Highways, A Metaphor

Started writing this for something else, but it ended up being a little too elaborate and didn’t fit, so here.

Everybody is born in a car, and the car is driving rapidly down a major highway. When each person comes to life, they know nothing, a reality not unlike John Locke’s posited tabula rasa. Each person knows not where they are, what direction in which they are heading, and especially neither the cause nor the destination of the mysterious car ride.

Unbeknownst to every person as they are born is that the destination is a town called Success, and it exists somewhere in—let’s say Iowa.

So, the first thing that everybody must do is figure out how to drive the car that is already rapidly speeding down whatever highway they are traversing. Well, I guess the first thing the babe must do is realize that they are in fact driving down a highway, whatever that is. Then, figure out how to drive.

If they’re lucky, at some point maybe they’ll figure out that there is a destination. Although, how anybody would be able to tell is beyond me.

The car has enough fuel to last anywhere between one and 100 years, but the driver has no idea how much.

Now, out of every 100 newborn drivers (let’s call them the Supers), three are equipped with a GPS device with the destination (Success, Iowa) already entered and the directions displaying. If they’re lucky, they’ll listen to the soothing computerized voice of the device and easily find their way.

Also out for these every 100 newborn drivers, 20 of the cars contain a map (we call these the Overs). No directions, but Iowa is circled. It’ll be a lot more difficult, but a little reasoning, a little driving around to catch some bearings and at least it won’t be impossible to find the destination.

Of the rest, 70 cars contain a note: “Find Success” (these we’ll call the Offspring). No map, no bearing, no guidance again of any kind. It’s not even clearly a place to go. Some will find it by luck, but most will drive around aimlessly, until the car finally runs out of fuel.

If you’ve done your math, you’ll find that we have seven left. These are given nothing, so we’ll call them the Nothings. They aren’t told there’s a goal to achieve, there’s a point to the drive, that there’s a chance of escape. Maybe by some chance opportunity they’ll drive through Success, Iowa, and think it’s a nice to stop, but how likely do you think that is?

Now, amidst all this driving, some folks who have landed in Success, Iowa, decide: “Hey, wouldn’t it be nice if we made some signs pointing here, so that everybody can at least find this tiny town in the middle of nowhere?” And, so, they’ll go around making signs and planting them.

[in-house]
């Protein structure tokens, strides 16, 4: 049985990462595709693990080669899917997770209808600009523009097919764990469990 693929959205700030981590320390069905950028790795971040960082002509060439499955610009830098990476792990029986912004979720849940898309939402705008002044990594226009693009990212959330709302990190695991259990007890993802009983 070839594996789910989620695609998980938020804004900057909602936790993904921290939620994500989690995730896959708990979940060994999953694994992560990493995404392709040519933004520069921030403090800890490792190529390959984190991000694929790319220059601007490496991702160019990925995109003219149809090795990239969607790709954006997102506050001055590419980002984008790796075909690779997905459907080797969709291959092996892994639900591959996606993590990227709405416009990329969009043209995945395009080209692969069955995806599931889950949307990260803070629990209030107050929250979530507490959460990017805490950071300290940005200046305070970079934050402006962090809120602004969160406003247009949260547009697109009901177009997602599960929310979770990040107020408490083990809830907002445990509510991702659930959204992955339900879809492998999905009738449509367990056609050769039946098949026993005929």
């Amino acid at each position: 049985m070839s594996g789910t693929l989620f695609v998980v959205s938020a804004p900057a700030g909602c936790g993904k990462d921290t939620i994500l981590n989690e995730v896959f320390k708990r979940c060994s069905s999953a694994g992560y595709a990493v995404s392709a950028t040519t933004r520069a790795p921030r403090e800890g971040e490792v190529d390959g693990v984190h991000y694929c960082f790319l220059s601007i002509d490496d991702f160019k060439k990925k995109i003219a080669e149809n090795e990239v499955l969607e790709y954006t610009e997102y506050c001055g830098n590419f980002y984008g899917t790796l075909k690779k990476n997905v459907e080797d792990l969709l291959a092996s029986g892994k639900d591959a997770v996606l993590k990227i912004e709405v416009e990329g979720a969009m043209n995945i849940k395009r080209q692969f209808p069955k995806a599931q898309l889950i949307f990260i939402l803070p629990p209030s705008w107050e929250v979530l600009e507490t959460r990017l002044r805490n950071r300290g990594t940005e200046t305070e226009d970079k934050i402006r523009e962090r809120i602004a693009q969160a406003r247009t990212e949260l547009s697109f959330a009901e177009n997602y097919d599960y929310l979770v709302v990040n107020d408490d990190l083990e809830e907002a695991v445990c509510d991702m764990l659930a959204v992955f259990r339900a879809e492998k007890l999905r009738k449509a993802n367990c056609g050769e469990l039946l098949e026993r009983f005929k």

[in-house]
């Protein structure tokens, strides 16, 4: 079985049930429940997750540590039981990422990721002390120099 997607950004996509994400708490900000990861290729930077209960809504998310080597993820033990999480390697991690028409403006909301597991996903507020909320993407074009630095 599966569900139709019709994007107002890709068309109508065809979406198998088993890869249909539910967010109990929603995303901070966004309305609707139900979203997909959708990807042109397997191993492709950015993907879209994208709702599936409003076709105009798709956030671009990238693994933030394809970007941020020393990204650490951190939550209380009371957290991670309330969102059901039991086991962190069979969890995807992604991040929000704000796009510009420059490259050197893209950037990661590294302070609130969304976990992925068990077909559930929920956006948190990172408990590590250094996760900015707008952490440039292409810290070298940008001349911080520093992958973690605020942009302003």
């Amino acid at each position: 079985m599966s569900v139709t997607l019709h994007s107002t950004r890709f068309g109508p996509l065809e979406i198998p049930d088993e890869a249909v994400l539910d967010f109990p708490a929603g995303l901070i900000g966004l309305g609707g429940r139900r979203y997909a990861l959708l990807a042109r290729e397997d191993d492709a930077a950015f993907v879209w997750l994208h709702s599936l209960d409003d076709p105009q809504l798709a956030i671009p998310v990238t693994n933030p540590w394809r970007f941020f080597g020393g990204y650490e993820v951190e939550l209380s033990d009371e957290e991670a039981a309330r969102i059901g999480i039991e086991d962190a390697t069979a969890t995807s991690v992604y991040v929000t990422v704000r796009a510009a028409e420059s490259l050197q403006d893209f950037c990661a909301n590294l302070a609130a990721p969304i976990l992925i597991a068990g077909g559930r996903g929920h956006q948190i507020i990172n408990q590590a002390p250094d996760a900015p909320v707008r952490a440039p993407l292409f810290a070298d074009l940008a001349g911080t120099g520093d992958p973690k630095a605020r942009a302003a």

Not everybody agrees. “This place is ours, because we earned it,” they’ll exclaim. “It’s not our fault the rest aren’t smart enough to find it.” So, they’ll first fight to take down the signs, but people seem to think that’s unfair. Why take down the signs?

So, the Anti-Sign Party counters: “Oh, no, we’re not heartless. You see, the signs just have lots of mistakes in them, so it’s confusing to people who would find us anyway. The signs are having the opposite effect of what everybody (including us!) intended. If we take down the signs, it’ll be easier for people to find us!”

Now, that reasoning isn’t great, and people are not really convinced. So, the Anti-Sign Party adds: “The Pro-Sign Party is made of liars! They are deliberately lying to you about the signs, while trying to oppress the drivers out there by lying to them and pointing them away from here! See, that just increases the demand for signs, and maybe they own the sign factories!”

So the signs get taken down. All over the country, no more signs. People just driving around.

Now, don’t get me started on the deteriorating nature of America’s transportation infrastructure.

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Writing Fads That Need to Die, Part 1

Welcome to a new series (maybe), in which we explore some ways people are killing the written language.

1. Using the word “because” purposely without “of.” 

“The world works. Because science.”

This is dumb. Replace with “Because of science.” Although that’s pretty dumb as well, but at least it’s grammatically correct.

2. The use of capitalized letters on fake proper nouns to “make some kind of point.”

This kind of shit is popping up everywhere. Like: “It was a Totally Big Deal, or at least he thought it was.”

Stop that. That is not a proper noun or a title. Only proper nouns and titles get capitalized. If you want to capitalize all nouns, schreibe auf Deutsch. Note: Capitalizing whole words is okay.

Watch: Maya Angelou reciting “On the Pulse of Morning” at Clinton’s first inauguration

Sadly for humanity, Maya Angelou died in her North Carolina home at 86. Above she is reciting what is likely her most famous poem. Below, a tweet from just four days ago that is beautiful in its simplicity and lyricism.